No vacation to the Jersey Shore is complete without having your hand at Skee-ball. I start this post knowing little about the history of bowling’s humble cousin, but having recently encountered a bank of Skee-ball lanes in Hull, MA at one of Nantasket Beach’s old-fashioned arcades (where one of the machines stole 50 cents from me), several vivid flashbacks to my youth in upstate New York were aroused (can I say “aroused” or has Viagra trademarked that word yet?).
A more recent visit to the southern New Jersey town of Cape May informed me that maybe I was wrong about Skee-ball in my home region of Syracuse, NY. I spent many a summer on the Jersey Shore in the greater Atlantic City area when I was a youth imprisoned by the family vacation. Maybe that’s where I first rolled a Skee-ball up a lane at an area of variously sized and located circle targets valued between 0 and 50 points (although I'm trying to verify if the target values have changed over the years).
It always helps to orient yourself relative to kitschy Americana by calling up Wikipedia or seeing if the kitschy Americana in question has its own website, and I wasn’t surprised to find that skeeball.com exists and is active.
Not only that, but the game was invented in Philadelphia, a Pennsylvania city that practically lies in Chris Christie’s New Jersey, and furthermore the very first national Skee-ball tournament was held in none other than Atlantic City way back in 1932. So, yeah, Skee-ball has some serious New Jersey street-cred.
As with every arcade game, Skee-ball pays out in paper tickets called scrip. Once you accumulate a million scrip, you can buy a piece of bubble gum.
Rather than waste my quarters on accumulating scrip, I hereby challenge Chris Christie to a Skee-ball tournament anywhere along the Jersey Shore. Winner gets to drop the presidential candidate of their choice into icewater via dunk tank.
I made a beer recently that was great in every way except one: it was lacking in carbonation. This is the first time I’ve made a beer that was deficient in this regard, and to my surprise it’s become something of a scandal.
Why should anyone care that it’s a little low on carbs? Do people really believe that my beer’s flatness, carbon-wise, and its low percentage of something called “dioxide,” has given me an unfair competitive advantage in the marketplace?
What a laugh! Who likes flat beer?
Until now. That’s because my new Belgian Flat Dubbel is going to blow you away. You’ll be able to let the flavors wash over your mouth without all that unnecessary carbonara getting in the way.
Want to try one of my tasty flat beers? Be prepared to shell out big time, buddy.
When was the last time you used two question marks to end a sentence when only one was needed??
Some may argue that the vast majority of interrogatives never need more than one question mark, but aren’t those people simply unwilling to get out of their comfort zones vis-à-vis using question marks??? Or are you of the opinion that using several question marks makes it seem like you're exasperated with someone????
Also for people who’ve been told by their lawyer that they are in danger of insufficiently punctuating their writing maybe because they just don’t know when to use commas to set off phrases or parenthesis to indicate asides using multiple exclamation points is a great way to get your punctuation count up!!!!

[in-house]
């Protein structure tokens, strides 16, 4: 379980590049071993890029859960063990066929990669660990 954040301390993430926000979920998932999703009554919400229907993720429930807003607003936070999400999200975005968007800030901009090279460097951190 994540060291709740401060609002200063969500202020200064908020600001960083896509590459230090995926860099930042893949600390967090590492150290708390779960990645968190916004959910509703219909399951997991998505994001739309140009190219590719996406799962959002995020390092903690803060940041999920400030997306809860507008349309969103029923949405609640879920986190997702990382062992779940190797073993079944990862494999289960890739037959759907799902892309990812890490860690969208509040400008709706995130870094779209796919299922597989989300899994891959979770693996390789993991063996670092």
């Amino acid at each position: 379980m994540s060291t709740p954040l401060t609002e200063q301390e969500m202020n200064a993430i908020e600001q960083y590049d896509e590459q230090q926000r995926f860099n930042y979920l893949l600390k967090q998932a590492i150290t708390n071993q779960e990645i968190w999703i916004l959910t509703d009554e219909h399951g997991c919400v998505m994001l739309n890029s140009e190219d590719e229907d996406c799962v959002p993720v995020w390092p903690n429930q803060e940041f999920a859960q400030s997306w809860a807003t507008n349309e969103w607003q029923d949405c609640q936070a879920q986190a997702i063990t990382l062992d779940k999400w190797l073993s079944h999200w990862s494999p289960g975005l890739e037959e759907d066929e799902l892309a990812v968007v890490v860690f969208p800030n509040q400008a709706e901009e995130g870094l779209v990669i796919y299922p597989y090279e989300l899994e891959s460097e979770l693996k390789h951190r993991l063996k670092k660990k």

Here’s what I think; don’t use a semicolon in place of a colon.
And never add a couple of extra dots to a period unless you want the reader to think that your thought is unfished or something…
I’m toying with the idea of having a contest in which people ghostwrite a short story for me about a talentless film enthusiast who spends his whole life in a struggle to become a successful movie actor but is ultimately disappointed. Oh, sure, he gets a teeny bit of work here and there – appearing as recurring characters in various commercials, sneaking into a handful of major motion pictures in the unsung role as extra – but by and large his career is a pathetic failure.
Eventually he dies in some kind of freak urinal accident and his body is donated to science. That seems like the last we’ll see of him, except, wait, the story goes on for another 2,500 words, so either it hasn’t ended even though our protagonist is toast, or you and I (actual writer, and guy who gets byline credit, respectively) are wasting everyone’s time with padding well-after the story’s climax.
But here’s the kicker: this dead man actually gets post-mortem work in a major feature film called “Anatomy!” in the role of “Cadaver number 3.” It seems that the producers of the movie, trying to make the film as realistic as possible, use real cadavers, and a couple of friends of our deceased central character watch the movie and notice that their buddy is in it, which prompts them to start a campaign to get him paid for the role ("what, just because you're dead you don't get paid?"). They have ulterior motives for the campaign to get their pal paid posthumously, as he had spent his entire life hitting them up for money because of his failure to secure a good day job while he was failing at his acting career, and they intend to sue his estate down the road to recoup their losses, once the producers pay the estate for his performance as a dead guy on a slab in a medical school lab.
Well, wouldn’t you know it but the Academy feels sufficiently wowed by the cadaver’s performance (“transcendent!”) that he is nominated for an Oscar. And he wins!
Give it a go! What do you have to lose?
Please include $100 with each submission (and submit as many versions as you like).